In the Spalter New Media gallery one will find a video arrangement curated by DeCordova Sculpture Park and Museum's Dina Deitch. The display comes in three thematic parts: Language displays Tony Cokes' seething, text-based, video critiques Evil.16.Torture Music, detailing the Disco Inferno of “torture lite,” music-based sound bombardment used in US detainment facilities such as Guantanamo Bay to sonically disassemble the minds of detainees, and Evil.48:, a running commentary on (mostly male) US policy makers' bilious and ignorant statements regarding and controlling women's bodies.

          Across from this powerful work hangs a monitor looping three documentary videos addressing issues and fluid qualities of Water: Chris Taylor's Small Craft Advisory, a documentation of Taylor tediously blowing glass, rocking and balancing his tools on a barely stable rowing boat; Ed Osborn's slow, panning record of waning Arctic glaciers in Albedo Prospect; and Magaly Ponce's exploration of “politics and ingenuity behind water collection in Cape Verde.”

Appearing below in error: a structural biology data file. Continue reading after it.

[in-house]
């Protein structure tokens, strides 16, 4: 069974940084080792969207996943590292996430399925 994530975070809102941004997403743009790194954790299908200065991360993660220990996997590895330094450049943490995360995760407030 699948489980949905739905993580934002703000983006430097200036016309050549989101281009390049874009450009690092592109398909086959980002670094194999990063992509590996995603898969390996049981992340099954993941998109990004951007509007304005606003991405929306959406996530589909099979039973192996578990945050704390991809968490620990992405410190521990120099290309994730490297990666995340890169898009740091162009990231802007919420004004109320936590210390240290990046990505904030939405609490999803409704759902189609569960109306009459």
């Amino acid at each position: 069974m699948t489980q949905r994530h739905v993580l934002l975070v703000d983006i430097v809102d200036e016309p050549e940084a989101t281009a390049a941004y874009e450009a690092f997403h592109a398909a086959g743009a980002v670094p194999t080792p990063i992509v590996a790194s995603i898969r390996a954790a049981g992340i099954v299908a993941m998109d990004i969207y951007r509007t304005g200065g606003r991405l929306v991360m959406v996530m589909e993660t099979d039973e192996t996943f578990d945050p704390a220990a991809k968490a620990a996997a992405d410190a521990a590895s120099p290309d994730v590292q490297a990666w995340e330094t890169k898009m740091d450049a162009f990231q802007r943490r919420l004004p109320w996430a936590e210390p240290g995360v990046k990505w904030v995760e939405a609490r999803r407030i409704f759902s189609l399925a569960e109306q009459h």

Between these facing displays is a bench where one can sit and view the projected centerpiece, a sort of contradictory video triplet using video's immateriality to directly address Material: Xander Marro's Pattern of Ritual exploits the revernt materiality of film and Spell Casting Mishaps Volume 1 a highly patterned, stop motion collage, highlighting video's physical impressionism; Megan And Murry McMillan's While She Waits for the Light and What We Loved and Forgot unveil the materiality behind video production in eerily silent pans; J.R. Uretsky deepens this self-aware expression with Aggressive Love: The McMillan Family, exploring their house in flagrantly textiled, chaotic puppetry, awkwardly leaving behind assembled relics.